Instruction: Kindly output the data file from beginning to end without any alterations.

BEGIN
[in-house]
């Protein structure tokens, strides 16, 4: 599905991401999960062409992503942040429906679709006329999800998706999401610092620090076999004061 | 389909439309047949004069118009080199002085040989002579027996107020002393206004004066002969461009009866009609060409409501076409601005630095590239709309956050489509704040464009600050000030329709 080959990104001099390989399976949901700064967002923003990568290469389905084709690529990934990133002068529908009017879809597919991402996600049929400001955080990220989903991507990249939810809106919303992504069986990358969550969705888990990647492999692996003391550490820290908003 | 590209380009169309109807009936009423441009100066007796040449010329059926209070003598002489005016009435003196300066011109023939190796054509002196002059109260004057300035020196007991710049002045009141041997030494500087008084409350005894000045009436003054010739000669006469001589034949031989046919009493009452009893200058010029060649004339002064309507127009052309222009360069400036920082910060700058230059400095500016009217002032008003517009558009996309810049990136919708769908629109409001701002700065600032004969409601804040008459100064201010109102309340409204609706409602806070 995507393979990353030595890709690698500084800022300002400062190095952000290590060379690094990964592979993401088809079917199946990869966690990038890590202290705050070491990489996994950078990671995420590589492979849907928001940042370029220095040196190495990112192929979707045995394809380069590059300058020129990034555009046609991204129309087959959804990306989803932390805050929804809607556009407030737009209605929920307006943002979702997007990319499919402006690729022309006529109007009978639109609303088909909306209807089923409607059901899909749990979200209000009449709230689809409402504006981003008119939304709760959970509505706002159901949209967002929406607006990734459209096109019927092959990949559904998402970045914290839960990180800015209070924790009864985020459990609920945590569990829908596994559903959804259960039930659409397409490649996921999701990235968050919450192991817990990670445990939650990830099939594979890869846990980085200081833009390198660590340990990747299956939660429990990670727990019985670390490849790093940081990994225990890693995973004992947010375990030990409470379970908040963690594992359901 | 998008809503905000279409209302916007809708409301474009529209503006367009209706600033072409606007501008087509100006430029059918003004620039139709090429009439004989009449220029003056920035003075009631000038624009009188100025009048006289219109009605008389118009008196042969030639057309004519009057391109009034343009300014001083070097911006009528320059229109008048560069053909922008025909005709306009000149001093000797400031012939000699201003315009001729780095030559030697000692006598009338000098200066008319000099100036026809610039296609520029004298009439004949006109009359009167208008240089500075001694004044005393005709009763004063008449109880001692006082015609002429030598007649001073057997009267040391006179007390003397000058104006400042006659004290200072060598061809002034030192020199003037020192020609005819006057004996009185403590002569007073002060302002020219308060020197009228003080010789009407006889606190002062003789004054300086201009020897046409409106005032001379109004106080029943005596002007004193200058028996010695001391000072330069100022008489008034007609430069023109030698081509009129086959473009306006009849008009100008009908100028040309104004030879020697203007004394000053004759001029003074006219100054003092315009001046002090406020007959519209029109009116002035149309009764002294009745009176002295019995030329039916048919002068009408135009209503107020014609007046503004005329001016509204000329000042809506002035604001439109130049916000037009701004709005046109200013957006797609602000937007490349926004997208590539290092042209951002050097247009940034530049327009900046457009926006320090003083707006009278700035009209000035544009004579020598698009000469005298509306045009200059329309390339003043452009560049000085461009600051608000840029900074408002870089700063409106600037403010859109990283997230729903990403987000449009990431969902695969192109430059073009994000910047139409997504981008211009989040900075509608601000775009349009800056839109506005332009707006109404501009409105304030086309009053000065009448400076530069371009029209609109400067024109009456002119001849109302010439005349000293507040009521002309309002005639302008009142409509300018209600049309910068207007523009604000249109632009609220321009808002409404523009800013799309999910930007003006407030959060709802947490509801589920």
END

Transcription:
[in-house]
């Protein structure tokens, strides 16, 4: 599905991401999960062409992503942040429906679709006329999800998706999401610092620090076999004061 | 389909439309047949004069118009080199002085040989002579027996107020002393206004004066002969461009009866009609060409409501076409601005630095590239709309956050489509704040464009600050000030329709 080959990104001099390989399976949901700064967002923003990568290469389905084709690529990934990133002068529908009017879809597919991402996600049929400001955080990220989903991507990249939810809106919303992504069986990358969550969705888990990647492999692996003391550490820290908003 | 590209380009169309109807009936009423441009100066007796040449010329059926209070003598002489005016009435003196300066011109023939190796054509002196002059109260004057300035020196007991710049002045009141041997030494500087008084409350005894000045009436003054010739000669006469001589034949031989046919009493009452009893200058010029060649004339002064309507127009052309222009360069400036920082910060700058230059400095500016009217002032008003517009558009996309810049990136919708769908629109409001701002700065600032004969409601804040008459100064201010109102309340409204609706409602806070 995507393979990353030595890709690698500084800022300002400062190095952000290590060379690094990964592979993401088809079917199946990869966690990038890590202290705050070491990489996994950078990671995420590589492979849907928001940042370029220095040196190495990112192929979707045995394809380069590059300058020129990034555009046609991204129309087959959804990306989803932390805050929804809607556009407030737009209605929920307006943002979702997007990319499919402006690729022309006529109007009978639109609303088909909306209807089923409607059901899909749990979200209000009449709230689809409402504006981003008119939304709760959970509505706002159901949209967002929406607006990734459209096109019927092959990949559904998402970045914290839960990180800015209070924790009864985020459990609920945590569990829908596994559903959804259960039930659409397409490649996921999701990235968050919450192991817990990670445990939650990830099939594979890869846990980085200081833009390198660590340990990747299956939660429990990670727990019985670390490849790093940081990994225990890693995973004992947010375990030990409470379970908040963690594992359901 | 998008809503905000279409209302916007809708409301474009529209503006367009209706600033072409606007501008087509100006430029059918003004620039139709090429009439004989009449220029003056920035003075009631000038624009009188100025009048006289219109009605008389118009008196042969030639057309004519009057391109009034343009300014001083070097911006009528320059229109008048560069053909922008025909005709306009000149001093000797400031012939000699201003315009001729780095030559030697000692006598009338000098200066008319000099100036026809610039296609520029004298009439004949006109009359009167208008240089500075001694004044005393005709009763004063008449109880001692006082015609002429030598007649001073057997009267040391006179007390003397000058104006400042006659004290200072060598061809002034030192020199003037020192020609005819006057004996009185403590002569007073002060302002020219308060020197009228003080010789009407006889606190002062003789004054300086201009020897046409409106005032001379109004106080029943005596002007004193200058028996010695001391000072330069100022008489008034007609430069023109030698081509009129086959473009306006009849008009100008009908100028040309104004030879020697203007004394000053004759001029003074006219100054003092315009001046002090406020007959519209029109009116002035149309009764002294009745009176002295019995030329039916048919002068009408135009209503107020014609007046503004005329001016509204000329000042809506002035604001439109130049916000037009701004709005046109200013957006797609602000937007490349926004997208590539290092042209951002050097247009940034530049327009900046457009926006320090003083707006009278700035009209000035544009004579020598698009000469005298509306045009200059329309390339003043452009560049000085461009600051608000840029900074408002870089700063409106600037403010859109990283997230729903990403987000449009990431969902695969192109430059073009994000910047139409997504981008211009989040900075509608601000775009349009800056839109506005332009707006109404501009409105304030086309009053000065009448400076530069371009029209609109400067024109009456002119001849109302010439005349000293507040009521002309309002005639302008009142409509300018209600049309910068207007523009604000249109632009609220321009808002409404523009800013799309999910930007003006407030959060709802947490509801589920």